improve your training

Want To Improve Your Training? Take A Break

By Katherine Yager

This past year’s running season has been, to say the least, very busy! I started off with the Around the Bay 30k in Hamilton, and have since run nine other races, including my goal race of the year—50 miles at the Haliburton Forest ultra marathon—in early September, and most recently the Scotiabank Waterfront Marathon Toronto.

After this last run, my running coach told me it’s time to take a break. At that point, I completely agreed – I was tired and it had been almost a year since I’d gone a week without running.

It’s been a big year for running, but what stands out most to me is that I’ve successfully made it through 2015 without getting injured – something I’ve never done before.

Before this year, each time I ran any significant distance I ended up with an injury that left me unable to run for months. What changed this time around was that I realized there’s more to running than just spending a lot of time running.

My body needs rest, too.


Over this year, I focused on sleeping enough (at least eight hours, if not more) and on the days each week that were rest days, I really rested. On a rest day I used to go to the gym or do some other activity, but it turns out that it’s hard for my body to recover when I’m constantly pushing it too hard.

If you’re following a training plan, taking a break should be part of it in order to improve your training. Breaks are important for your muscles and joints to heal from what you’ve done to them during training. After my final marathon this year, I was told to take at least two weeks off (and preferably more) with absolutely no running.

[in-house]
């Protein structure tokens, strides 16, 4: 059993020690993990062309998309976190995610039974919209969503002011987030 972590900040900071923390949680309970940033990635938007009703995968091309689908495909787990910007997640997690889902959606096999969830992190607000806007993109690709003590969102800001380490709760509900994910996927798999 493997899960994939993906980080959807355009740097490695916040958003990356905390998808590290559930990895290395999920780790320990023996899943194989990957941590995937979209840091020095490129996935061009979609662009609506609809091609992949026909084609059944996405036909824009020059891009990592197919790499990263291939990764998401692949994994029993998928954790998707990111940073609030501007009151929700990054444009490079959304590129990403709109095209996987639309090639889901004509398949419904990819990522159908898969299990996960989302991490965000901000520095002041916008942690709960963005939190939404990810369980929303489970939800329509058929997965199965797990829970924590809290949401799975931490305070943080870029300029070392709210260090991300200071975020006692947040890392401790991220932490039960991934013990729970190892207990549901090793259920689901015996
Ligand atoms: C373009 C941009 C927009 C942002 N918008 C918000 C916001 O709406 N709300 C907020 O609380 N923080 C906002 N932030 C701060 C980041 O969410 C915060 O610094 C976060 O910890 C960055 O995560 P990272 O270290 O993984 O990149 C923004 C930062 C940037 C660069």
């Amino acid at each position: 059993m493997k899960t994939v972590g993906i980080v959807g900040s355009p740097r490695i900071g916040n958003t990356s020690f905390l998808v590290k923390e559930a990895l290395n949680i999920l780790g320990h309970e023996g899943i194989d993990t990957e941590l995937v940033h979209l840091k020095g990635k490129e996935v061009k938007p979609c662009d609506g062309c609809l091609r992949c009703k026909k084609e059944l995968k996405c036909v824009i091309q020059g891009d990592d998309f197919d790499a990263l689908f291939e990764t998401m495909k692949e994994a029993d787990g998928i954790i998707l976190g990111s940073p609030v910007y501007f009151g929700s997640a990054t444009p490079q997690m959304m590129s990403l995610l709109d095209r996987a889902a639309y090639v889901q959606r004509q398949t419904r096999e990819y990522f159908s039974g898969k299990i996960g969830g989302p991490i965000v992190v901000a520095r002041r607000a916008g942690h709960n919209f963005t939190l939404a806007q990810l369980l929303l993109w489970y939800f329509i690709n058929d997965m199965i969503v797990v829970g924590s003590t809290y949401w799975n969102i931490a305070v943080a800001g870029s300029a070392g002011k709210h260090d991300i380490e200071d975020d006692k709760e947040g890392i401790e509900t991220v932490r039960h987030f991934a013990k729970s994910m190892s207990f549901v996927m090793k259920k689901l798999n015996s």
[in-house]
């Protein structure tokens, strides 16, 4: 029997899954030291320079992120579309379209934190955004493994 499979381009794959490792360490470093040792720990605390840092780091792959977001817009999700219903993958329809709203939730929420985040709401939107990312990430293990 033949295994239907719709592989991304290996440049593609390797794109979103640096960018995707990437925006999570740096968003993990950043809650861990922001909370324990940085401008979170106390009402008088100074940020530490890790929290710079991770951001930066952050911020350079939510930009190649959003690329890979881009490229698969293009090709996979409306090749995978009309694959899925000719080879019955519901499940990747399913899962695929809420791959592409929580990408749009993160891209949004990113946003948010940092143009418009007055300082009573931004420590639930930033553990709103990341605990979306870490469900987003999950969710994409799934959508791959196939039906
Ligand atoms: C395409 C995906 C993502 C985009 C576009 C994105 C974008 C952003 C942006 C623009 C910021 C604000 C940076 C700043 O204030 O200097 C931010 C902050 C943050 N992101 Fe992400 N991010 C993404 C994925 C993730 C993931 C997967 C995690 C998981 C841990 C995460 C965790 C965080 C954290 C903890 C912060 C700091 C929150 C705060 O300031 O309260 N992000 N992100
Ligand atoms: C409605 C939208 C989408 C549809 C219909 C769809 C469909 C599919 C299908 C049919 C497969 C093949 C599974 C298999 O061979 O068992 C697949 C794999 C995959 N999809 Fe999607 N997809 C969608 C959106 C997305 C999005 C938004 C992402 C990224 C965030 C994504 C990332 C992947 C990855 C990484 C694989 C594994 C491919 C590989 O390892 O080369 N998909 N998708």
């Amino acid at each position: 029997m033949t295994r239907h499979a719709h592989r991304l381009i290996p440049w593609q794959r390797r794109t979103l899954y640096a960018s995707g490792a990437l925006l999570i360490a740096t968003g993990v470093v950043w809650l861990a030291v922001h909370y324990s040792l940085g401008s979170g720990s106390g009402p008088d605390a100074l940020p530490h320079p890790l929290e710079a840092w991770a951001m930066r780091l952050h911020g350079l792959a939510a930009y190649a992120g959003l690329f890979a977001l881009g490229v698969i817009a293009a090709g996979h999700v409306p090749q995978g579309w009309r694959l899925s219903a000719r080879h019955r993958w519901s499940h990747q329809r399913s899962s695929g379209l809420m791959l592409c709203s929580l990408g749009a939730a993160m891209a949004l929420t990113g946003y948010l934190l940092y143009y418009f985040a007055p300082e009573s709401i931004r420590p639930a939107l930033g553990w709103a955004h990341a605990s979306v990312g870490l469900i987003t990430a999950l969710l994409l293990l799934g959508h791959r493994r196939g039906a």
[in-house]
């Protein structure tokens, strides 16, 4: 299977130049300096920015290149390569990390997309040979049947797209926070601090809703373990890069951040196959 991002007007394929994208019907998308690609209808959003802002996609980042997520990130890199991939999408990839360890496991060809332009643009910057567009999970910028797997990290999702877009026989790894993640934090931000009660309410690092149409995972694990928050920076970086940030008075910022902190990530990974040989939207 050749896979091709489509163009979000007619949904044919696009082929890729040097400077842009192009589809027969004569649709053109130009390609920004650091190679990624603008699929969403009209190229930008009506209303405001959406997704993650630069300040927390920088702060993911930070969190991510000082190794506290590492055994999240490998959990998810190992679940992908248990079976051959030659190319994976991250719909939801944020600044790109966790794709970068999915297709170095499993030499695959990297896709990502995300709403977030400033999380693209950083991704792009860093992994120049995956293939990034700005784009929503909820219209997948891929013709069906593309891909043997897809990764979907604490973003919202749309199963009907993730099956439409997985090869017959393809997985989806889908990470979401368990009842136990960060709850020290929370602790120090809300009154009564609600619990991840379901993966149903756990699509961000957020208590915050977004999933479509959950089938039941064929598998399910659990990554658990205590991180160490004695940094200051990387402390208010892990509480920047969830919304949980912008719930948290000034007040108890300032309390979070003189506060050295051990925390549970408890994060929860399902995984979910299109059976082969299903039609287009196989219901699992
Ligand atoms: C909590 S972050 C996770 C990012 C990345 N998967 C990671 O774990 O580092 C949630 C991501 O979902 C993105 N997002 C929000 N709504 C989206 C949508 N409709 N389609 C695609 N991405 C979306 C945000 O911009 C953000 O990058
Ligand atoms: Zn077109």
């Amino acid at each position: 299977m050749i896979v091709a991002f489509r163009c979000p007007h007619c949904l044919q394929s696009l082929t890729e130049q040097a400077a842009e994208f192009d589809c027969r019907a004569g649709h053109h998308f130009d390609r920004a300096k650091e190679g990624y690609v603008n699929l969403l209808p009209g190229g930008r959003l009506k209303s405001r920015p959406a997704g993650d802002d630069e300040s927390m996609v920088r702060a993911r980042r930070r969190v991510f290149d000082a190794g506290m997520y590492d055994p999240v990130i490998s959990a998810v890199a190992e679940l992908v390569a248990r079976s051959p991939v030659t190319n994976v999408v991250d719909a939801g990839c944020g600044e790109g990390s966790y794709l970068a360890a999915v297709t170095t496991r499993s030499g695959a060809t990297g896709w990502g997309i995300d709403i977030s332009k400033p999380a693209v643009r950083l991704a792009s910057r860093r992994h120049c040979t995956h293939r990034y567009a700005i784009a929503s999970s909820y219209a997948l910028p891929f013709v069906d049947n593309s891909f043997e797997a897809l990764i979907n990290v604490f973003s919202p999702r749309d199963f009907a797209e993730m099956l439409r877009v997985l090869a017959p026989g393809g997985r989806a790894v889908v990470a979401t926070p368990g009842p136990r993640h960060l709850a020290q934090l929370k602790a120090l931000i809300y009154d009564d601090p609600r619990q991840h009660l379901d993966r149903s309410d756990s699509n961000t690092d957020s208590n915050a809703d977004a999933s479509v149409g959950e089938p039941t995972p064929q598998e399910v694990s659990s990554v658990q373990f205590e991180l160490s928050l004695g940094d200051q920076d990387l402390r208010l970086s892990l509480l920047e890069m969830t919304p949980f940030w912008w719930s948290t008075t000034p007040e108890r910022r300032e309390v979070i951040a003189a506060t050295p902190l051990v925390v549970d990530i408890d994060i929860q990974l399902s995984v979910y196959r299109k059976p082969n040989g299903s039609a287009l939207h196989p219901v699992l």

Mentally, it’s also important to have some time to not be following a schedule. Part of a marathon training plan – or any training plan – is being told exactly what you’re doing each week. This structure is what you need a break from.

Taking a break doesn’t mean sitting on the couch though, because that would result in losing a lot of my hard-earned fitness. Instead, it means getting to do what you want, when you want.


In the last three weeks, I’ve swam, biked, walked my dog really far, and gone to the gym. It’s important to take some time to forget about the schedule and just embrace whatever activity you want to do.

The thing about running a lot is that when you’re in the thick of high-mileage training weeks and you’re tired, it’s really easy to forget what you love about it. Taking a break gives you a chance to miss running and reconnect with why you love it so much.

At the end of three weeks, I’m antsy to get back out there and I’m starting to feel like the trails are calling. But I know that in the middle of the winter when I’m running 100km weeks, I’ll appreciate that I took this time to recover and get ready for what’s coming next.

You can read more about Katherine’s ultra marathon lifestyle at


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